Losing my azaleas, Or: Am I a hole-digging loser?

fmogul(z6-7 NY)October 6, 2013

They say for a $10 plant, dig a $100 hole (or 10x that, adjusted for inflation). I think I do that -- producing a hole that's not too dense, not too loose, not too rich and overall just right. But I have to wonder.

I'm currently losing a pair of small azaleas I planted in the spring -- after losing a pair of rhodo's there the previous year (those at least took years to die). I think they're too far gone and at this point little will save them. I should have acted sooner, but it's been a busy summer (though not too busy to water -- just little time to do much else).

Could be the spot, of course. But the soil and light and wind exposure seem fine. Plenty of other things grow nearby, some of them moderately to very fussy in our urban setting, including cyclamen, hellebores, painted ferns, columbine. Could always be something invisible, like mold, fungus, phytophora, anthracnose, various contaminants. They could also come from bad stock that's diseased or otherwise flawed.

But here's what I wonder: when you take them out of plastic pots from the store, and they're all root-bound, I've heard two conflicting things: "gently" try to untangle the roots before planting (which never works), and this: do what you need to do, pull them apart, even use the shears, because those little roots will grow back just fine, as long as the soil is good and you water them well and don't over-fertilize.

And so, I tend to hack the roots pretty thoroughly, while still leaving a lot intact. I always feel a bit squeamish about this, but I nervously do it.

What do we think, master gardeners: could this be the problem? Should I be more gentle? Any tips for planting and dealing with those roots?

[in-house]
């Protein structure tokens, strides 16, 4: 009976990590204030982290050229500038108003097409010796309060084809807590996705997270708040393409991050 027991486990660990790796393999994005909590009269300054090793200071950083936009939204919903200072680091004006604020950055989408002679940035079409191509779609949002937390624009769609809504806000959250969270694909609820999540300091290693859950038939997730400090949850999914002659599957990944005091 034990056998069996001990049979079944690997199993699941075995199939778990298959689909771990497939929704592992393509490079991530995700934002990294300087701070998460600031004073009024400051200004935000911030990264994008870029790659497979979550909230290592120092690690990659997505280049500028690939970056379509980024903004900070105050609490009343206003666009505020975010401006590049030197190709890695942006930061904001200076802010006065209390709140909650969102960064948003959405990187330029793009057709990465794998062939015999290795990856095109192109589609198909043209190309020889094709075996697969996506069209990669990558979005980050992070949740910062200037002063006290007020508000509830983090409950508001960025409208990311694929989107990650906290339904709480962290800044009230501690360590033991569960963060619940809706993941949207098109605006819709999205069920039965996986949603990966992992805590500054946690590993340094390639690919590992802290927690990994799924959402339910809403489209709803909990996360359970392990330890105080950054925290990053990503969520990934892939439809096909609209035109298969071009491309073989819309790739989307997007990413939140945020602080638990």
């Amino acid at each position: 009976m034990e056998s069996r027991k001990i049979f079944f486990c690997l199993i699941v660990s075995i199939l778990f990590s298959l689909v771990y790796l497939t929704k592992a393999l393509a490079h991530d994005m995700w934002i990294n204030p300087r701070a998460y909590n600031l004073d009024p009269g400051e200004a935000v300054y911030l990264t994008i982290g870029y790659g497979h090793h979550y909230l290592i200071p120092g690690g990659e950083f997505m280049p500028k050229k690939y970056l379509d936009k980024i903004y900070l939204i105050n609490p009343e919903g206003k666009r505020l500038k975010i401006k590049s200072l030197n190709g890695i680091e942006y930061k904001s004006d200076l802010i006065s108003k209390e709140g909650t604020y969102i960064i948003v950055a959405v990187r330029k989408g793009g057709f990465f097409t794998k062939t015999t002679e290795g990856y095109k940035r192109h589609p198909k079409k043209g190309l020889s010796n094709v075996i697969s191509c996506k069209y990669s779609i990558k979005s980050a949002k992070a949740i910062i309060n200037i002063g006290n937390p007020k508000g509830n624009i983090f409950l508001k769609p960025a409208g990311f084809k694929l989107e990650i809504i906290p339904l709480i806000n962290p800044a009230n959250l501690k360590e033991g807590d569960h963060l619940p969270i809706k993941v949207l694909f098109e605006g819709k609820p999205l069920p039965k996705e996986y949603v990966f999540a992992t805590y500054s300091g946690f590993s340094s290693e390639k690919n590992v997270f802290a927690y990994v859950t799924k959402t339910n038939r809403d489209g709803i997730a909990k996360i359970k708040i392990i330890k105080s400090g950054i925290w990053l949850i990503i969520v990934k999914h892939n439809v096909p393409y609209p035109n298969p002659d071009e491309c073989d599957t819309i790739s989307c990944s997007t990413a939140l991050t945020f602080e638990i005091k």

Or should I get an expensive soil test for disease, if that's even possible?

In sum: Is the fault not in my soil but in myself? Or is it more likely to be environmental conditions?



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jean001a(Portland OR 7b)

any chance of pictures?

    Bookmark   October 6, 2013 at 6:38PM
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Without at least some description of the symptoms associated with the death of the two rhododendrons and the decline of the azaleas, any answer is pure guess work. Certainly at this point a soil test would be worthwhile.

As for the root and pot bound questions, you want to do whatever it takes to expose the root ends and disrupt the circling roots. This can vary considerably from plant to plant. My personal preference is to use a forceful stream of water, usually combined with a thorough raking with what's left of four tine cultivator. If you leave too much of the peat based potting medium, roots will be very reluctant to grow out into the new soil no matter how well prepared it may be. Once the potting media dries out, it's very difficult to rewet especially if don't water with a very gentle trickle at the plant's base rather than a wider area.

    Bookmark   October 7, 2013 at 5:20AM
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rhodyman(SE PA, USDA Z6)

You missed the three most important planting requirements: drainage, drainage and drainage.

Preparing a potted azalea for planting is described very well at RareFindNursery.com. See link below.

I always make vertical cuts with a box cutter, cutting the roots that are circling. I make at least 5 vertical cuts with the box cutter as deep as I can. In any case open up the roots but do not damage the small roots. They are the actual functional part of the roots.

Here is a link that might be useful: How To Plant (Rarefind Nursery)

    Bookmark   October 14, 2013 at 8:33AM
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